Will France be all right in the center?

After the French presidential election, a look at our vocabulary for describing political parties.

Philippe Wojazer/Reuters
French President Emmanuel Macron attends a meeting at the Elysee Palace in Paris, France on May 21, 2017.

The country where the terms “left” and “right” were first applied to the political spectrum has opted overwhelmingly for the center. Emmanuel Macron has been elected the youngest president in the history of the Fifth Republic

And he’s done it without a real political party behind him – just a sort of pop-up centrist movement called En Marche!

It seems to take the idea of “political movement” quite literally. Its name has been variously rendered in English as “Onward,” “On the Move,” or “Let’s Move!” No, wait: “Let’s Move!” was Michelle Obama’s fitness initiative. Pardonnez-moi.

As Mr. Macron and his team scramble to field a full slate of candidates for June’s parliamentary elections, this is a moment to consider our terminology for mapping the political landscape.

The terms “left” and “right” were first applied to politics during the French Revolution of 1789. In the National Assembly, supporters of the king sat on the right of the president of the assembly; supporters of the revolution, on his left.

Do we need new terminology to map the political landscape? And do we need to locate politicians on more than one axis? Maybe so.

Conservatives prefer limited government to give free markets room to work and keep taxes down. Liberals accept a bigger role for government to provide services the free market doesn’t. We can measure a country’s relative “rightness” or “leftness” by the government share of its gross domestic product.

Figures from the Organization for Economic Cooperation and Development show the United States spent 37.7 percent of its GDP on government in 2015. For Germany, the number was 44.0 percent. France spent 57.0 percent. Any country with such a big government sector must be under stress, some may say. Coincidentally, though, Finland, a country widely admired for its competitive economy, spent exactly the same proportion as France.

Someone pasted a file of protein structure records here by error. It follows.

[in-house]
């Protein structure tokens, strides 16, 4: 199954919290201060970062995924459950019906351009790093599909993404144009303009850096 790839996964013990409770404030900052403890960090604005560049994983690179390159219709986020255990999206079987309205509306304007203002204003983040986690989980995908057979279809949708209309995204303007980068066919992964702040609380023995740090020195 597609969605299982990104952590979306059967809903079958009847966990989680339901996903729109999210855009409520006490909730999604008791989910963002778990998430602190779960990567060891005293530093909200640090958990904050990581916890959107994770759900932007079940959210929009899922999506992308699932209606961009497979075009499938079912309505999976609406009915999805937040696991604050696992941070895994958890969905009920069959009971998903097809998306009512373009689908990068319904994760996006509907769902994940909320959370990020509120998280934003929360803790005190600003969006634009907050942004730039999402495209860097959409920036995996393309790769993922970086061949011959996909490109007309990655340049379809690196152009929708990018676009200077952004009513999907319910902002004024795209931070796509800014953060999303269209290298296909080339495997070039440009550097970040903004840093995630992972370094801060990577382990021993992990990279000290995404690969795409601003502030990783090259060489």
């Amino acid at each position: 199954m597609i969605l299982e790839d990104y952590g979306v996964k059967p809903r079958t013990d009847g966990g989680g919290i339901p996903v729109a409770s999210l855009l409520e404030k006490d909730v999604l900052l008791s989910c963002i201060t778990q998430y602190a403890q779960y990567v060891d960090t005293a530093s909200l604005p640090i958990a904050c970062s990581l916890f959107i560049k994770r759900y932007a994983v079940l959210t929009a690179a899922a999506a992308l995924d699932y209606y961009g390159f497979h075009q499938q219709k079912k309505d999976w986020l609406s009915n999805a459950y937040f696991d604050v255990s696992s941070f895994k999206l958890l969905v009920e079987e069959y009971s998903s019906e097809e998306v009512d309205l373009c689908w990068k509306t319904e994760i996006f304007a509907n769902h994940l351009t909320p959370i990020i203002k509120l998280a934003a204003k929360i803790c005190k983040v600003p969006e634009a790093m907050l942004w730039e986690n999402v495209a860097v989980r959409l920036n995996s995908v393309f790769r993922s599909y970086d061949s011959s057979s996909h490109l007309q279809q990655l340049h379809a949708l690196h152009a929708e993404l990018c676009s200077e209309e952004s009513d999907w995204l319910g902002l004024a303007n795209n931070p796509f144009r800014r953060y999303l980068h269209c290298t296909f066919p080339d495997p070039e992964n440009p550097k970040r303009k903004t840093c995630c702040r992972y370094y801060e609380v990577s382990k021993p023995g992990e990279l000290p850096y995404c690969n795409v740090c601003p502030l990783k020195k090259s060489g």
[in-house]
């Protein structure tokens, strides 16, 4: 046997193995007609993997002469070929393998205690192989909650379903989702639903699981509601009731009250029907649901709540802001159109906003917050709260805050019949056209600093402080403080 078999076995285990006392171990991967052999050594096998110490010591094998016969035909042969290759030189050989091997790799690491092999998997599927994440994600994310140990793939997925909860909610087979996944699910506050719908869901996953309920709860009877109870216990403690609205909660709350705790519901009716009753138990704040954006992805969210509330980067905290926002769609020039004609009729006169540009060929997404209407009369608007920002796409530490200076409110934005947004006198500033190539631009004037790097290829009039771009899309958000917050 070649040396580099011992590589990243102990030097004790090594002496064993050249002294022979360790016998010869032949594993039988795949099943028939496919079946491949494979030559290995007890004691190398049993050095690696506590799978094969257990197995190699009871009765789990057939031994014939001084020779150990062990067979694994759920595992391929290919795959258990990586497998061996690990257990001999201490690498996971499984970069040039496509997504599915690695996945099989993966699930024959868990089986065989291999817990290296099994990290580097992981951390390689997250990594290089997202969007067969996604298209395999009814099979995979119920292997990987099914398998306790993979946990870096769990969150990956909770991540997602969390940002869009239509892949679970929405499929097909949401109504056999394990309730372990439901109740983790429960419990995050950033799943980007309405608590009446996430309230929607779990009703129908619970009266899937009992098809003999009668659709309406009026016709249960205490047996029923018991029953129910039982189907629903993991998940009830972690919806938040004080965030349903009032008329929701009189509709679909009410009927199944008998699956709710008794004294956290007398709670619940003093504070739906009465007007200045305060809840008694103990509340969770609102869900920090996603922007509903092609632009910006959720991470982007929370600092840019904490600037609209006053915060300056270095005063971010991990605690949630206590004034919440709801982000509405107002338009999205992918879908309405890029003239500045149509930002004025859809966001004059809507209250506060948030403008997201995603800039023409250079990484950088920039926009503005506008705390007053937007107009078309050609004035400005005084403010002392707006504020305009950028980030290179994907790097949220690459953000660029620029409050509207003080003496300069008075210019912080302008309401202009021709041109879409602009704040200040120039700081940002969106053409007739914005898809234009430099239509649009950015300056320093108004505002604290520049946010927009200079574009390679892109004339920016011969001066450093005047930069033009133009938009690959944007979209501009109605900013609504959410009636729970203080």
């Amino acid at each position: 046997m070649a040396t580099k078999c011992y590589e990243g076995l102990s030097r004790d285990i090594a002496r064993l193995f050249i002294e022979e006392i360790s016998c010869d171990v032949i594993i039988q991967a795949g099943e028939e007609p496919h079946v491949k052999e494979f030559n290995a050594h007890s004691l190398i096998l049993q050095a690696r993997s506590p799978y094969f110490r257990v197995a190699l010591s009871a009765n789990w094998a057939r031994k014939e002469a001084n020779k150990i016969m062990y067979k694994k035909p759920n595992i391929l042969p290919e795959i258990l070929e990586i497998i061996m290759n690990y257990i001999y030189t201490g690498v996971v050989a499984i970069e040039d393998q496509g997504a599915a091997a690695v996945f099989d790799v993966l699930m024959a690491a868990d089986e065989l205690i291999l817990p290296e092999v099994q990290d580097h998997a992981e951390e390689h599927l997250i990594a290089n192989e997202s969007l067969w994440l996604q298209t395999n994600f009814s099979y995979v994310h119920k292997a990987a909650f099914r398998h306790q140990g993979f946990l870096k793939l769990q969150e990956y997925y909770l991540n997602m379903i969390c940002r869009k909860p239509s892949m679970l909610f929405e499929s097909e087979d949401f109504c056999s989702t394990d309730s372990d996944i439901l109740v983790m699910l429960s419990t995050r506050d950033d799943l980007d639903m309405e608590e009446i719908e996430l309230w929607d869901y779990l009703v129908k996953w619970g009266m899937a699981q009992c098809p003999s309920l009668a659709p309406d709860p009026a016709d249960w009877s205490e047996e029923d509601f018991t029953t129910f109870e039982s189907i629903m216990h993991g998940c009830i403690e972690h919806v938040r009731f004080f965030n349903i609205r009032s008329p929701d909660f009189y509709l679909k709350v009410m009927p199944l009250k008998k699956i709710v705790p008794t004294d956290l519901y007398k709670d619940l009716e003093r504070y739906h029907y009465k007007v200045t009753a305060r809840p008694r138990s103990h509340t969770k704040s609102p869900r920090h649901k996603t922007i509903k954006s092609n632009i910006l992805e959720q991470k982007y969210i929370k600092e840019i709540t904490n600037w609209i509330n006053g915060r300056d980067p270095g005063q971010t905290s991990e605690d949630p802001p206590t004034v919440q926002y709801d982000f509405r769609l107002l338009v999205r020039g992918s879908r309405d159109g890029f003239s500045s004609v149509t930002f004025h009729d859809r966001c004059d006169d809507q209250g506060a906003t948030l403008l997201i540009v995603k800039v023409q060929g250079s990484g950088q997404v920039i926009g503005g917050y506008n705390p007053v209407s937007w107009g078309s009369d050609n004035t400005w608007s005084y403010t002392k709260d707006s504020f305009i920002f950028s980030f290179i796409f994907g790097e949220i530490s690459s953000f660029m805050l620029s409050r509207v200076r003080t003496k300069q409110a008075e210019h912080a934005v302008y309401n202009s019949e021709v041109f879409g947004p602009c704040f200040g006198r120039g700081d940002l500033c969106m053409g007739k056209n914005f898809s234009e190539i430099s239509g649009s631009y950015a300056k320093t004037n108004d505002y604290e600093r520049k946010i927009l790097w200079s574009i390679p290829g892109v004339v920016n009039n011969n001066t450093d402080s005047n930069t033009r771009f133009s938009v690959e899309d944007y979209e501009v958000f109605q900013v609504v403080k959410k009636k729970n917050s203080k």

No wonder commentator David Brooks has called the “old size-of-government question ... increasingly archaic and obsolete.” He has argued, “In country after country the main battle lines of debate are evolving toward the open/closed framework.” He also makes the case for an “individual/social” axis, with a scale running between rugged individualism and deregulation on one side to a stronger social safety net on the other.

And isn’t there room for an authoritarian/libertarian axis, too? Where do we map the cultural issues that drive so many votes? We speak today of the White House and both chambers of Congress as being under Republican control. But whatever the current president’s failings, ideologically inflexible he is not.

When President Trump told visiting Australian Prime Minister Malcolm Turnbull, “You have better health care than we do,” was he admitting a secret preference for a single-payer system, aka “socialized medicine”? Some observers thought so. 

In France on May 7, the center did hold. But going forward, the simple right-left political scale may not.

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